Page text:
Select Page

Are there hidden costs in our grocery store aisles?

When you’re carefully selecting that rosy apple or velvety avocado from the well-stocked bins in your local grocery store, it may not occur to you to wonder where it came from or at what cost. It might surprise you that those seemingly fresh, crisp fruits and veggies aren’t nearly as fresh – nor as nutritious – as they appear.

The truth is, our bulky conventional food system has disadvantages when it comes to nutrition, quality, and waste. 


Nutrition in decline

Did you know, for instance, that the fruits and vegetables grown decades ago were much richer in vitamins and minerals than the varieties most of us eat today? This makes no sense, of course — surely with our vast scientific know-how, we should be growing more nutritious spinach and squash, not less?

Unfortunately, the answer is no.  Researchers have documented a steady decline in the amount of calcium, iron, phosphorus, protein, and vitamins in today’s produce over previous generations, thanks to the ways in which modern agricultural methods hve stripped nutrients out of the soil.¹

What’s going on? In a nutshell, we’re trying to feed ever more people at ever lower costs.

And these two factors – together with the fact that many Americans live in regions with extremely short or even nonexistent growing seasons, has led to our current predicament.

From what was once a patchwork of family farms, we now have vast international agribusiness enterprises where innovation has focused on producing the highest possible yields and on engineering fruits and vegetables that can be transported and stored over long distances and time periods.

In short: conventional farms grow food for trucks, not people.

There are some nice benefits to this, of course; no matter what the season, we can start our day with mangoes from Mexico and finish our day with peas from South Africa. And thanks to regular deliveries from Chile, we can eat grapes — once a much-anticipated summer specialty — all year long.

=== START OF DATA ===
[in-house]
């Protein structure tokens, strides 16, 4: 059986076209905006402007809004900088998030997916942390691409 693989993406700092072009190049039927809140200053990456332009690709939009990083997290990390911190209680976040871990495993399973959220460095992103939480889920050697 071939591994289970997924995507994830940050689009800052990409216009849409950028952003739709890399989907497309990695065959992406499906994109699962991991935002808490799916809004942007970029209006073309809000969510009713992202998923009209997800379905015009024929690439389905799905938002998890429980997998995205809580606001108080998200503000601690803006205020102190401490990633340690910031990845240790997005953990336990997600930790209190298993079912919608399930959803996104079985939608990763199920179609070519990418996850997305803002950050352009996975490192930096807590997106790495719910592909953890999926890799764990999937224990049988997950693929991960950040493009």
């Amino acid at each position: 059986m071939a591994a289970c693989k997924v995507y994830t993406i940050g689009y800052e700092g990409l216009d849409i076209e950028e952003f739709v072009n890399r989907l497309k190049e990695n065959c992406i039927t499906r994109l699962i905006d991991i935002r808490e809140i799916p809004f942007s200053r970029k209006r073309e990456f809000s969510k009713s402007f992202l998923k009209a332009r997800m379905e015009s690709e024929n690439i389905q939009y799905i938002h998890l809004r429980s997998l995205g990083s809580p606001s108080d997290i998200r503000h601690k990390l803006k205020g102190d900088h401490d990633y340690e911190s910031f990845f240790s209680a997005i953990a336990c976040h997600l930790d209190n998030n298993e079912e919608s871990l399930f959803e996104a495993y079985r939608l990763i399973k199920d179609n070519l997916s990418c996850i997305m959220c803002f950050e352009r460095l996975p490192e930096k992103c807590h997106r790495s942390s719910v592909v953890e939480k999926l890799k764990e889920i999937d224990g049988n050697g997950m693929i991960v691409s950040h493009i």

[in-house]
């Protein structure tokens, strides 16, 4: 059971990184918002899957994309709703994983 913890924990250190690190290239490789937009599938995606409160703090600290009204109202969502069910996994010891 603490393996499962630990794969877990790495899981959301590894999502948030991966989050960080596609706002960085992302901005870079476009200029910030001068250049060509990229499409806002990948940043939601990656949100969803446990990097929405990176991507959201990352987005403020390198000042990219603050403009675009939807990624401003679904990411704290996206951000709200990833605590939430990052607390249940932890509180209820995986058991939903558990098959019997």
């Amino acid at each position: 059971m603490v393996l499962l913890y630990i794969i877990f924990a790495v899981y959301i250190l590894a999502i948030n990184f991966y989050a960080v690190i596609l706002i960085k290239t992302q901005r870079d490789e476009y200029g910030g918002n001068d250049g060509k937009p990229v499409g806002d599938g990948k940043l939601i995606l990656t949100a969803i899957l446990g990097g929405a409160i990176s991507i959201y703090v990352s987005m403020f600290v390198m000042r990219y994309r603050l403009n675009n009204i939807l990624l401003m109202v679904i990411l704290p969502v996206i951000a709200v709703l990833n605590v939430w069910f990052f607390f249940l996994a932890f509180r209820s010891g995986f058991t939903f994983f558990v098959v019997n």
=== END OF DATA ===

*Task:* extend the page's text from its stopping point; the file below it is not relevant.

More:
But those grapes are likely doused with pesticides, and that year-long access comes at the expense of nutrition. And if you’ve ever compared a peach plucked ripe from the tree to one of those hard greenish ones at your local store, you know you’re paying a price in taste, too.

Quality’s comeback

Of course, it’s not all about modernization – the other big news has been the return to basics. Take the rediscovery of heirloom varieties; there are now whole seed catalogs and nurseries devoted to popularizing obscure and highly localized varieties of everything from pumpkins to sunflowers. Ask a farmer or backyard gardener planting Black Vernissage tomatoes, Violetta Italia cauliflower or Sheep’s Nose apples and you’ll get a different perspective on where farming is going today.

Around the country there’s been a return to small specialty farms producing high-quality local produce, much of it organic or pesticide-free. Go to any farmer’s market – and there are more and more of them springing up in towns and cities around the country – and you’ll see stalls selling just about every type of produce that can be grown within a day’s drive, and enthusiastic hands bagging them up.